What makes a Gay Heart Weep tears of glitter-streaked mascara? Why walking into his local Walgreens (I mean drug store) and finding these *cough* lovely *cough* ornaments gracing the shelves.
The Jersey Shore serialized into cheap plastic 2 for $10 ornaments just screams Merry Christmas, doesn't it? C'mon, isn't this really what every household needs?
Dial "G" for Goombas.
The perfect Christmas ornament: Glitter Herpes.
Cow nipples? Seriously? WTF???? Whyyyyyyyy?
This weepy monstrosity is from UK designer Rachel Freire. As one would expect, animal rights groups got their own nipples into a twit when the dressed was shown in September and Frieire was quick to defend her ridiculous choice to shock and use cow nipples:
"I create fashion using material that would otherwise end up on the scrap heap. What I am doing is recycling. The people criticising are clearly clueless about the amount of leather wasted on a daily basis."
Sorry hon, it's still creepy as hell.
Seriously...fragrance for e-readers? While it looks like a joke, the folks at Smell of Books.com are dead serious and call their new tech-cessory "Aerosol E-Book Enhancer." With Eau to cats and Classic Musty, they may need to rethink their fragrances - How about some chocolate, beer, new car smell, or fresh baked bread? Would you buy a can of fragrance for your e-reader?
By Matthew Schneier
Don’t judge a man until you’ve walked a mile in his shoes, the saying goes. What about until you’ve swaddled your iPad in his sweater?
A new company, Frederick James, will let you do just that, in the castoffs—or forcibly-removeds—of Bernard Madoff, the reviled Ponzi schemer currently serving a 150-year sentence in North Carolina’s Butner Federal Correctional Complex.
Founder John Vaccaro, a Web designer and developer, conceived of the idea for Frederick James when he left one of his own cashmere sweaters lying near to his new iPad; soon after, he began producing a small run of cases in cashmere and fashion fabrics. But the idea took off when he read about the auction of items from the estate of Bernie Madoff. Off he went, and came home with a bounty of clothing, now cut and sewn into custom, one-of-a-kind tech accessories. An initial batch—made from a navy Dior sweater and a Bergdorf Goodman sweater vest—sold out within a day of returning from the factory, solely by word of mouth. A Wall Street lawyer bought five at $500 apiece to give as Christmas gifts.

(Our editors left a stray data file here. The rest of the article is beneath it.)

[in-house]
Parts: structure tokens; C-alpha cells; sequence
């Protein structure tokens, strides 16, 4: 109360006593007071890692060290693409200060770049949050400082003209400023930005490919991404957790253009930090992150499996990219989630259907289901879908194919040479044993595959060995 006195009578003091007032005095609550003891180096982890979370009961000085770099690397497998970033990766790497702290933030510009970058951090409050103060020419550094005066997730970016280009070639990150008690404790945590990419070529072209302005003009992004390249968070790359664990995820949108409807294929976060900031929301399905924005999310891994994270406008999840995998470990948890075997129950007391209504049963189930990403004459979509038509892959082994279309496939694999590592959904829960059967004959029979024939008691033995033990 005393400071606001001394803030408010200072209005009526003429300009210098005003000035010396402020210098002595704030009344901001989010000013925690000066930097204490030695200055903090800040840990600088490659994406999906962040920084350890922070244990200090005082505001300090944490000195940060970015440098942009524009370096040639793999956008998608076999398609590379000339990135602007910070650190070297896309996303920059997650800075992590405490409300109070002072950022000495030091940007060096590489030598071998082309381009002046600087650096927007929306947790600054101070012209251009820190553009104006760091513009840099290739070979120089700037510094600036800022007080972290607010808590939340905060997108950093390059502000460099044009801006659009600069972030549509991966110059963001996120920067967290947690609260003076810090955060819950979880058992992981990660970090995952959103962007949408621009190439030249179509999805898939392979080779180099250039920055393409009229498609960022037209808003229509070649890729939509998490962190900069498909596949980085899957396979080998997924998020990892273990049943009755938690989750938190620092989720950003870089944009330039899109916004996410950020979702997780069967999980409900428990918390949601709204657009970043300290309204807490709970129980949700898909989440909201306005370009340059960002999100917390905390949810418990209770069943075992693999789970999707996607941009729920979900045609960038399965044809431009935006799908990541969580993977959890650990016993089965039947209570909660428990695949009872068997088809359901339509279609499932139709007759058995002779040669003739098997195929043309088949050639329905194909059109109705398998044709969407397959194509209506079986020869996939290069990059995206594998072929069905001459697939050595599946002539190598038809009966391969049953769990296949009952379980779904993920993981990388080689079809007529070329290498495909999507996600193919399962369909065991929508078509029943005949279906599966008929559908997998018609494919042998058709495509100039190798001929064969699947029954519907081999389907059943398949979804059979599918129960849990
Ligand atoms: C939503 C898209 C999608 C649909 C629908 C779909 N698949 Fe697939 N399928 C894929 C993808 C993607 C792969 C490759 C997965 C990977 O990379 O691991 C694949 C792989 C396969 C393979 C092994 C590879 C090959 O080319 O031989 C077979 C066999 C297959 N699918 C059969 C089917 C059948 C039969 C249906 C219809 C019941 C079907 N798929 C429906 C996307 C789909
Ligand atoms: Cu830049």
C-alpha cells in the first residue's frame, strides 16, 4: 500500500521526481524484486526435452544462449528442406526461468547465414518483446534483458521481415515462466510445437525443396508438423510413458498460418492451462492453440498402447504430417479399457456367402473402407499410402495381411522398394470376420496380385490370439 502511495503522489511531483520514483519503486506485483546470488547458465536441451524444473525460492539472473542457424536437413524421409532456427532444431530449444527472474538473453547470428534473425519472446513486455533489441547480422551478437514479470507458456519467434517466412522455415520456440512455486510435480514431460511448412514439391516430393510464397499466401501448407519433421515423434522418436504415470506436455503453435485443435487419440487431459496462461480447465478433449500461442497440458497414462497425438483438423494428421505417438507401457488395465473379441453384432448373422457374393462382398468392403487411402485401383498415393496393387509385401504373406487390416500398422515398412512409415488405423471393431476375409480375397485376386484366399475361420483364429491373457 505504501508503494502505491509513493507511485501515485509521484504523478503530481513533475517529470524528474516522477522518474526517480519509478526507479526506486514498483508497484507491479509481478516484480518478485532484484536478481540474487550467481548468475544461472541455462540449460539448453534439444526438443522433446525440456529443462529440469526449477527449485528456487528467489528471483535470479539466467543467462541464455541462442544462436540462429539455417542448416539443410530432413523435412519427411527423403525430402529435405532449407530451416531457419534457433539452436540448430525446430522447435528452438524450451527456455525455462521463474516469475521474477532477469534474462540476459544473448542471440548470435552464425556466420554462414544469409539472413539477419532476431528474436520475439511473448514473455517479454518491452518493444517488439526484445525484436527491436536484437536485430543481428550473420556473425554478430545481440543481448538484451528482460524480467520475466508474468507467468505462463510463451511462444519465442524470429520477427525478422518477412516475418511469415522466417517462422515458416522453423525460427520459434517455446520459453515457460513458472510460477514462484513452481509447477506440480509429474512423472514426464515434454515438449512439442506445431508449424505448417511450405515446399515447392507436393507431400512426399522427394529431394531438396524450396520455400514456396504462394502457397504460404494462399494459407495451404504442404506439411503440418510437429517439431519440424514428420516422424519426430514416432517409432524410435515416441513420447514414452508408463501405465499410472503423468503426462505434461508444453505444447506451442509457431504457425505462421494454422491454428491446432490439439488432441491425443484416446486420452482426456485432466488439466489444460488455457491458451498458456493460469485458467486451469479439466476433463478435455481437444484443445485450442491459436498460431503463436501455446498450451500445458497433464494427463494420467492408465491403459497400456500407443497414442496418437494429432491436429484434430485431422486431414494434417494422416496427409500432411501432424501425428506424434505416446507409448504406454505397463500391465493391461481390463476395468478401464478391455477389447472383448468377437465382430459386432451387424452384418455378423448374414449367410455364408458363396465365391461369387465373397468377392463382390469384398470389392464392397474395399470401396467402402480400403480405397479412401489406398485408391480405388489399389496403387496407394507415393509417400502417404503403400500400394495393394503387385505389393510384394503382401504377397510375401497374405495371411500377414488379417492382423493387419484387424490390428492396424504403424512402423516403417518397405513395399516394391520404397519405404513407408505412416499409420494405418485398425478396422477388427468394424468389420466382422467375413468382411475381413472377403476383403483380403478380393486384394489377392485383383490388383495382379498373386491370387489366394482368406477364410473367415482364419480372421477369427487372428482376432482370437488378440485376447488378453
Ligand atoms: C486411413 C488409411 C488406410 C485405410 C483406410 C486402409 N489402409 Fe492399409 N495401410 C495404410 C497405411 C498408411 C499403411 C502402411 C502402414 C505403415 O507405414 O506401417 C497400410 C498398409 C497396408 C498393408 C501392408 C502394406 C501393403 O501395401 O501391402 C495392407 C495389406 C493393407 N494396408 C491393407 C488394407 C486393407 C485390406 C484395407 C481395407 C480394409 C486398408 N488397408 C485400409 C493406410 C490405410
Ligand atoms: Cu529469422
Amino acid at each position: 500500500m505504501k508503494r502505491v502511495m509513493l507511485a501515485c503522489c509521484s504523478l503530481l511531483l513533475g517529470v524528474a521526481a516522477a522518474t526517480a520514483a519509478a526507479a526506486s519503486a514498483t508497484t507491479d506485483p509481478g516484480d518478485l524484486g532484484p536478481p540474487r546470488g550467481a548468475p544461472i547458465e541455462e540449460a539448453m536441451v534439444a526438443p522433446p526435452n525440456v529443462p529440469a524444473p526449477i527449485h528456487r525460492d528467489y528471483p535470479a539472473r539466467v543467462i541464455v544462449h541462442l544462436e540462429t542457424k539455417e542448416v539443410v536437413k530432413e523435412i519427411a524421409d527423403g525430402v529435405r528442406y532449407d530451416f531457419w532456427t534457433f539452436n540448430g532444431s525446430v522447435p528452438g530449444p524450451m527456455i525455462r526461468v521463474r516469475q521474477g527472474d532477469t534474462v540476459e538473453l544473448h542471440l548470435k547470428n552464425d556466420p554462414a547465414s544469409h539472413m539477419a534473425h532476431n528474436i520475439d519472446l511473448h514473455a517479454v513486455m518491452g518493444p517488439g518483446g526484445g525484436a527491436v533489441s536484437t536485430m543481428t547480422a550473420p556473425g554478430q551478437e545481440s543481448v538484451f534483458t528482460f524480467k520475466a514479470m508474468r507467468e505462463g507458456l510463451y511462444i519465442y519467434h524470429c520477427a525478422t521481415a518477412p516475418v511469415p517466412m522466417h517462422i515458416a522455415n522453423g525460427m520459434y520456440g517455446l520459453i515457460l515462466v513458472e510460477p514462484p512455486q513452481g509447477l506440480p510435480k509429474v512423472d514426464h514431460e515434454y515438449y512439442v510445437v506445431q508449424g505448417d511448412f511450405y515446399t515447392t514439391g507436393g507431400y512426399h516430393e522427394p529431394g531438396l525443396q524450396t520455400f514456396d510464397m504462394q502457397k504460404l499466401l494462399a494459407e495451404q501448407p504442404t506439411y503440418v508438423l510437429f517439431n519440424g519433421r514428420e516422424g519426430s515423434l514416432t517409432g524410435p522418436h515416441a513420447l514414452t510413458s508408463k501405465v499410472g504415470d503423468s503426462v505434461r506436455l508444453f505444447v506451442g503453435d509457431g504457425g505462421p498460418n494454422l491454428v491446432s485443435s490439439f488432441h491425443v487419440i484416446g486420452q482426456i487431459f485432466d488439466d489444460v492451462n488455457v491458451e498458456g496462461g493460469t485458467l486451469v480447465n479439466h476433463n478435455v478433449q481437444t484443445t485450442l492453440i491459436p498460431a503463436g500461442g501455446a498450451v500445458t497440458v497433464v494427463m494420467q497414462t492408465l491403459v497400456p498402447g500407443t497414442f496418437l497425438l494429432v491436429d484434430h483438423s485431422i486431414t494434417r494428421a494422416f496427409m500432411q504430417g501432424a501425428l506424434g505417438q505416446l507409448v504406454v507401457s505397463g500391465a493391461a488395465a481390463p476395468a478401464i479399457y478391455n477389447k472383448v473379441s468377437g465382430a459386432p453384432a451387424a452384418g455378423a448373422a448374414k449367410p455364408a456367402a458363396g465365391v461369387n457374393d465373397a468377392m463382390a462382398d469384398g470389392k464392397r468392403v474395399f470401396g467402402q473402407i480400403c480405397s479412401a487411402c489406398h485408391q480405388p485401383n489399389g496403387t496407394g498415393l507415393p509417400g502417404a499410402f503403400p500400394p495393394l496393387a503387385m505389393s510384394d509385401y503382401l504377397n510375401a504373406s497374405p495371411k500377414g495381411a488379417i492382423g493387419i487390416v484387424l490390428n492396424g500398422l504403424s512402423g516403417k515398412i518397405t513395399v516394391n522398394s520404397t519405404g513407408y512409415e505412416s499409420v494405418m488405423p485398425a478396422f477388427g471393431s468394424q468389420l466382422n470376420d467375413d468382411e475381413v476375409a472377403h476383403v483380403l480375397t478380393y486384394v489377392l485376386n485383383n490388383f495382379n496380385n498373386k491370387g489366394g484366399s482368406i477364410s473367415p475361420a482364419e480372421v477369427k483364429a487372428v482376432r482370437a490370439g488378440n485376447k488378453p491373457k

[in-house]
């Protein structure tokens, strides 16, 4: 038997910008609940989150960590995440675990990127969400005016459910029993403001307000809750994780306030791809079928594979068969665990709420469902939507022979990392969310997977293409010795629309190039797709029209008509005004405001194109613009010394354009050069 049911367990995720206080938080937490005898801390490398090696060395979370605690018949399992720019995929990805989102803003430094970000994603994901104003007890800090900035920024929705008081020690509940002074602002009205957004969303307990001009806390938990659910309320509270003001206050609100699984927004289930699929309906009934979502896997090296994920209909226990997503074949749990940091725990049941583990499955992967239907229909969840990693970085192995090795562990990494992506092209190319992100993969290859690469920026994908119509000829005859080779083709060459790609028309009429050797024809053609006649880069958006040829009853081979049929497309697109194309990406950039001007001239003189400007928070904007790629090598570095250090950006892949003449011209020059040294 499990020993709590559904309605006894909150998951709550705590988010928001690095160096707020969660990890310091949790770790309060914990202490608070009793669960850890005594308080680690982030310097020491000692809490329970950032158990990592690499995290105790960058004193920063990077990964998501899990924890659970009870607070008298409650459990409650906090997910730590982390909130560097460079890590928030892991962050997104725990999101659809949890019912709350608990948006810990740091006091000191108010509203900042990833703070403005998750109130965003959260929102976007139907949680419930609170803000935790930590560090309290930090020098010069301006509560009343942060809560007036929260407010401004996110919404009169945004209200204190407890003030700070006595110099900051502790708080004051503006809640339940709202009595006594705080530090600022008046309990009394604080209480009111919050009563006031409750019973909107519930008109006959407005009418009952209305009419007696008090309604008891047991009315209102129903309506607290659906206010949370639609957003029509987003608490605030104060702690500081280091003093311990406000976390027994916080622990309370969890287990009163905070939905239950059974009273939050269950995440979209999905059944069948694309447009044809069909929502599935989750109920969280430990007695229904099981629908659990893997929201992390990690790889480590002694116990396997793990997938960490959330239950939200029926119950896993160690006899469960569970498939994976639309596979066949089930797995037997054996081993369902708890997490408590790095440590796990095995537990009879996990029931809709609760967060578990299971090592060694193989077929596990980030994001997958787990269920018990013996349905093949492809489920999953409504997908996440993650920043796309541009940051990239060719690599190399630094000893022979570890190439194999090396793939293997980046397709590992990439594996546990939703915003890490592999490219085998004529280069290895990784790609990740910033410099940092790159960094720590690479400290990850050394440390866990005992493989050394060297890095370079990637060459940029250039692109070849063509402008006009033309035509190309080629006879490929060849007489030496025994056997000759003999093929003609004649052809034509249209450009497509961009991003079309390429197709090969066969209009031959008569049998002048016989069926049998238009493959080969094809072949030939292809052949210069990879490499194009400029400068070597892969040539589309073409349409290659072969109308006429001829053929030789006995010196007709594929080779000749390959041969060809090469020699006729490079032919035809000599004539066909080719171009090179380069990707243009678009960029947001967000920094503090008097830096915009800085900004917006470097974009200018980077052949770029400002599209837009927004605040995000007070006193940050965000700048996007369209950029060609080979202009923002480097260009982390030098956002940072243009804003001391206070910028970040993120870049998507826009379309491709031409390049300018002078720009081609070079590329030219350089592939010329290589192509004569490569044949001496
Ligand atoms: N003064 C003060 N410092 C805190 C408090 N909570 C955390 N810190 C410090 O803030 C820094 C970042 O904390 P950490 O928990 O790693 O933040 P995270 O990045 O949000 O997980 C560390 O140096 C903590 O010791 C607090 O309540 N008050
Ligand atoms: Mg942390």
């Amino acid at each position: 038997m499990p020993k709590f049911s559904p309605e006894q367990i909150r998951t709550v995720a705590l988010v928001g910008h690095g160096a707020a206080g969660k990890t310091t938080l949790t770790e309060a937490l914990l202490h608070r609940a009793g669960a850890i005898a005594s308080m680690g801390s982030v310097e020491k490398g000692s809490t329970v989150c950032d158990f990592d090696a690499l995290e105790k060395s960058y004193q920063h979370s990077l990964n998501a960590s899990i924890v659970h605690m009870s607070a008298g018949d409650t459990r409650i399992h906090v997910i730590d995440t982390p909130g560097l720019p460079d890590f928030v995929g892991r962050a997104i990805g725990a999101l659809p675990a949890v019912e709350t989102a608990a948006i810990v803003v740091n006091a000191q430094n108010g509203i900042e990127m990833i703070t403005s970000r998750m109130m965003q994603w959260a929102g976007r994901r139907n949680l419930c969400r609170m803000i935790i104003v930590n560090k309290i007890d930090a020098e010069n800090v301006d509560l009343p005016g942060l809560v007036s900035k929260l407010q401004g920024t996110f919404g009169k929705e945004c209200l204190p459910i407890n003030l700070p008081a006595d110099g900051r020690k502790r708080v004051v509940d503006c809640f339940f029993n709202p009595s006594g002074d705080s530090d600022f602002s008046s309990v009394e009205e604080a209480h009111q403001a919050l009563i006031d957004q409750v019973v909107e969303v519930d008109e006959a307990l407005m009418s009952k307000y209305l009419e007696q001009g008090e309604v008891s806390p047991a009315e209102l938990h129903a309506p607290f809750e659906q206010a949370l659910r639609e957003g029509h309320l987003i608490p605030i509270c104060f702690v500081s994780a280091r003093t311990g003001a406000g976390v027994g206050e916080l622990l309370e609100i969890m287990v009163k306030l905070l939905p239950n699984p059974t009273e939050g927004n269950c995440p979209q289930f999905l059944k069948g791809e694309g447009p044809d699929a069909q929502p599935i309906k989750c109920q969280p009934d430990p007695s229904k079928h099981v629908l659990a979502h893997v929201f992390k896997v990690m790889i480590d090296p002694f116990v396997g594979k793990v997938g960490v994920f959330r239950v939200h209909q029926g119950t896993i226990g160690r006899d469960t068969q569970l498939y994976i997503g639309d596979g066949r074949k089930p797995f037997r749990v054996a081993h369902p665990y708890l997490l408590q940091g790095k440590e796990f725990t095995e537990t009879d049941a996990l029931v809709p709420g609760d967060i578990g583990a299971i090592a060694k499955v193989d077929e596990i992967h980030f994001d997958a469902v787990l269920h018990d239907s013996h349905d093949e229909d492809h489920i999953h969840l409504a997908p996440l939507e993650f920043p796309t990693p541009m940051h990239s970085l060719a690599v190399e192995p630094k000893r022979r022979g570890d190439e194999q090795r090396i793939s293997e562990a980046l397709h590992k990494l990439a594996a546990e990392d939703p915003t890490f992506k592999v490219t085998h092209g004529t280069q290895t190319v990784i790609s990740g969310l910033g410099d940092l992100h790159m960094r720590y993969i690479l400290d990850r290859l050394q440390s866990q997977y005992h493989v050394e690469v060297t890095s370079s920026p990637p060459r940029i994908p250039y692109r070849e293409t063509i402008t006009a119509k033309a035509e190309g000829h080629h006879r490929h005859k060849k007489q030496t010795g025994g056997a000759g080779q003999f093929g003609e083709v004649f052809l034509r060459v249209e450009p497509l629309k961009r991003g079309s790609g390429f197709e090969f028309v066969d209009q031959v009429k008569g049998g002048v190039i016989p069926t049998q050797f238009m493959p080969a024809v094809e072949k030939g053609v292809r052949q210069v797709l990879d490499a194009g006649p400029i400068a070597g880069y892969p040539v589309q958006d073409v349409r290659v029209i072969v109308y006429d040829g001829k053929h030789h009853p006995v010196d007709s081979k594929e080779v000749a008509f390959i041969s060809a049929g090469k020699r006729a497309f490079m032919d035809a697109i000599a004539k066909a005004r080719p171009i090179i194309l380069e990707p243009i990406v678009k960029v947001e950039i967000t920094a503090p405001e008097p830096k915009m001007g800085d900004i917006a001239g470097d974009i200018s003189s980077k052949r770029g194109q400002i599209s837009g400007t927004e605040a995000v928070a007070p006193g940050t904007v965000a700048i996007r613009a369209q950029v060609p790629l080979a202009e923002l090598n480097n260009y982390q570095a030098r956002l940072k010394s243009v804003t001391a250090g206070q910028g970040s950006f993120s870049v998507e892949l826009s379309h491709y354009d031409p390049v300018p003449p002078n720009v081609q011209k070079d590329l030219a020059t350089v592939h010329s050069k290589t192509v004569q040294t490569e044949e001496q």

Wall Streeters, hedge funders, and financial types are the main market for the cases, Vaccaro explains. At the auction, white-collar financial guys snapped up lots for memorabilia’s sake—the same people who, he hopes, will be buying iPad cases made of Banana Republic chinos and Murphy & Nye sail-cloth pants for between $250 and $500. (Certificates of authenticity are available upon request.) “There were people in the hedge fund industry who wanted to showcase them in their offices,” Vaccaro remembered from the auction, where over-the-top items like Madoff’s monogrammed velvet evening slippers went for several times their estimated prices. “It’s a prize thing for people in finance.” Asked about the potential squeamishness of profiting off Madoffiana, the designer shrugged. “Nobody’s really objected,” he says. “People are like, oh, that’s cool—then people are like, oh, that’s kind of weird. At the end of the day, [they] like owning a piece of history.” He noted that proceeds from the auction benefited the victims, and that he hopes to make a donation of his own once his company turns a profit. He declined to say how much he’d paid for the lots of Madoff clothing, though he did disclose it had been more than he’d intended.
“I was buying stuff I didn’t even need,” Vaccaro added about his hours at the sale. “By 10 o’clock at night, there were stragglers there—probably only 20 of us left. This lot of cooking stuff came up, and I thought, why not?” It won’t make a tech accessory, but he’s now the proud owner of a set of Madoff’s pots and pans. “Everything tastes a little richer when you’re cooking in them.”
The Madoff iPad cases are available now at www.frederickjames.com.